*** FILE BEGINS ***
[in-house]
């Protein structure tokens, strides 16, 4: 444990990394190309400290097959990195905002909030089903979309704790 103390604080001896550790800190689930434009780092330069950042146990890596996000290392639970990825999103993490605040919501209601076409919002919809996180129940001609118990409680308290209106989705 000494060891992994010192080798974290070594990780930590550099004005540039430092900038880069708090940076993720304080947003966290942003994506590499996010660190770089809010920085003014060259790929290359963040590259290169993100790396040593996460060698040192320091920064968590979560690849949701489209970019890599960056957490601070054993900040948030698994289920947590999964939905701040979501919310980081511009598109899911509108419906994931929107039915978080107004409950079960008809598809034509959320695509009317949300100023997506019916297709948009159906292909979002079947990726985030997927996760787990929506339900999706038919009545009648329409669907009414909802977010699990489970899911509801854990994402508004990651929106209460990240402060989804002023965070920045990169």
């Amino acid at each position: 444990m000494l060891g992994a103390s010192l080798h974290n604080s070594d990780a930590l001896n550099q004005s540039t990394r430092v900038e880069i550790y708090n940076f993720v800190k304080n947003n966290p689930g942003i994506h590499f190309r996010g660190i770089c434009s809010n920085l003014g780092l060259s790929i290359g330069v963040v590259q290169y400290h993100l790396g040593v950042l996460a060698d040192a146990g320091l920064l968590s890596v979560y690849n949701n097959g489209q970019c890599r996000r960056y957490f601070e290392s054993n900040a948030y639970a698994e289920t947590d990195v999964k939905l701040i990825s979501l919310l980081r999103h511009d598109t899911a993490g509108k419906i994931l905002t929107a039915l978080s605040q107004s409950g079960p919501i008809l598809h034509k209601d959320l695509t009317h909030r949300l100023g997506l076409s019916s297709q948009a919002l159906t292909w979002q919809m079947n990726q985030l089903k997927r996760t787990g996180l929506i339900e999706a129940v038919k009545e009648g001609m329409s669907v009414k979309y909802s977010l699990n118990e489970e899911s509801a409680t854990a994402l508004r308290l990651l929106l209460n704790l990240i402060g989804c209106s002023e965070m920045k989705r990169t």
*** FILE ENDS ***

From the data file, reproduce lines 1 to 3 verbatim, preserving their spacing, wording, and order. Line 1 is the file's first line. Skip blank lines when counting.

[in-house]
């Protein structure tokens, strides 16, 4: 444990990394190309400290097959990195905002909030089903979309704790 103390604080001896550790800190689930434009780092330069950042146990890596996000290392639970990825999103993490605040919501209601076409919002919809996180129940001609118990409680308290209106989705 000494060891992994010192080798974290070594990780930590550099004005540039430092900038880069708090940076993720304080947003966290942003994506590499996010660190770089809010920085003014060259790929290359963040590259290169993100790396040593996460060698040192320091920064968590979560690849949701489209970019890599960056957490601070054993900040948030698994289920947590999964939905701040979501919310980081511009598109899911509108419906994931929107039915978080107004409950079960008809598809034509959320695509009317949300100023997506019916297709948009159906292909979002079947990726985030997927996760787990929506339900999706038919009545009648329409669907009414909802977010699990489970899911509801854990994402508004990651929106209460990240402060989804002023965070920045990169």
């Amino acid at each position: 444990m000494l060891g992994a103390s010192l080798h974290n604080s070594d990780a930590l001896n550099q004005s540039t990394r430092v900038e880069i550790y708090n940076f993720v800190k304080n947003n966290p689930g942003i994506h590499f190309r996010g660190i770089c434009s809010n920085l003014g780092l060259s790929i290359g330069v963040v590259q290169y400290h993100l790396g040593v950042l996460a060698d040192a146990g320091l920064l968590s890596v979560y690849n949701n097959g489209q970019c890599r996000r960056y957490f601070e290392s054993n900040a948030y639970a698994e289920t947590d990195v999964k939905l701040i990825s979501l919310l980081r999103h511009d598109t899911a993490g509108k419906i994931l905002t929107a039915l978080s605040q107004s409950g079960p919501i008809l598809h034509k209601d959320l695509t009317h909030r949300l100023g997506l076409s019916s297709q948009a919002l159906t292909w979002q919809m079947n990726q985030l089903k997927r996760t787990g996180l929506i339900e999706a129940v038919k009545e009648g001609m329409s669907v009414k979309y909802s977010l699990n118990e489970e899911s509801a409680t854990a994402l508004r308290l990651l929106l209460n704790l990240i402060g989804c209106s002023e965070m920045k989705r990169t």